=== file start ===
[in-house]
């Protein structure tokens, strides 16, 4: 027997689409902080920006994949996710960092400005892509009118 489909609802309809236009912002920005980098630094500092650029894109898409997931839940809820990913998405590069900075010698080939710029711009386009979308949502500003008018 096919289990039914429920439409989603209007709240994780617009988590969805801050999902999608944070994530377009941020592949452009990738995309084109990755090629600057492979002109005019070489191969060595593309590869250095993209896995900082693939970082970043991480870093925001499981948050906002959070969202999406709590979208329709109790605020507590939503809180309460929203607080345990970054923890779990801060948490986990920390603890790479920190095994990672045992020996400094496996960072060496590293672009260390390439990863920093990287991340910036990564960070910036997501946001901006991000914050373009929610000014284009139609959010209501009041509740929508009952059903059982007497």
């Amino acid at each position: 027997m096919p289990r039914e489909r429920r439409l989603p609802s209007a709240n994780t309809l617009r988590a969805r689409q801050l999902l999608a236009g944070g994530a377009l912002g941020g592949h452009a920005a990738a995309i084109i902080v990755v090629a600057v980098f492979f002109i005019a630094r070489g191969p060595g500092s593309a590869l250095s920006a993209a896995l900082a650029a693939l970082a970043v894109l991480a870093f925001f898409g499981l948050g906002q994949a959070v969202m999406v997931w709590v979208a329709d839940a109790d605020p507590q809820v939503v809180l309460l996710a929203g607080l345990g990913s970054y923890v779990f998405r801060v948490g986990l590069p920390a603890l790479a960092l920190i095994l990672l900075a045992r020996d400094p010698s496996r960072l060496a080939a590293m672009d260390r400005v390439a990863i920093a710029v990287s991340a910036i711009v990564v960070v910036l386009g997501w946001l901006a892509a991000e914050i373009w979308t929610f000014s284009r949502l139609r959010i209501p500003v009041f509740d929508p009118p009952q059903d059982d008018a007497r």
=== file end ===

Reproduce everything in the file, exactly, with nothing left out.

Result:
[in-house]
């Protein structure tokens, strides 16, 4: 027997689409902080920006994949996710960092400005892509009118 489909609802309809236009912002920005980098630094500092650029894109898409997931839940809820990913998405590069900075010698080939710029711009386009979308949502500003008018 096919289990039914429920439409989603209007709240994780617009988590969805801050999902999608944070994530377009941020592949452009990738995309084109990755090629600057492979002109005019070489191969060595593309590869250095993209896995900082693939970082970043991480870093925001499981948050906002959070969202999406709590979208329709109790605020507590939503809180309460929203607080345990970054923890779990801060948490986990920390603890790479920190095994990672045992020996400094496996960072060496590293672009260390390439990863920093990287991340910036990564960070910036997501946001901006991000914050373009929610000014284009139609959010209501009041509740929508009952059903059982007497």
């Amino acid at each position: 027997m096919p289990r039914e489909r429920r439409l989603p609802s209007a709240n994780t309809l617009r988590a969805r689409q801050l999902l999608a236009g944070g994530a377009l912002g941020g592949h452009a920005a990738a995309i084109i902080v990755v090629a600057v980098f492979f002109i005019a630094r070489g191969p060595g500092s593309a590869l250095s920006a993209a896995l900082a650029a693939l970082a970043v894109l991480a870093f925001f898409g499981l948050g906002q994949a959070v969202m999406v997931w709590v979208a329709d839940a109790d605020p507590q809820v939503v809180l309460l996710a929203g607080l345990g990913s970054y923890v779990f998405r801060v948490g986990l590069p920390a603890l790479a960092l920190i095994l990672l900075a045992r020996d400094p010698s496996r960072l060496a080939a590293m672009d260390r400005v390439a990863i920093a710029v990287s991340a910036i711009v990564v960070v910036l386009g997501w946001l901006a892509a991000e914050i373009w979308t929610f000014s284009r949502l139609r959010i209501p500003v009041f509740d929508p009118p009952q059903d059982d008018a007497r």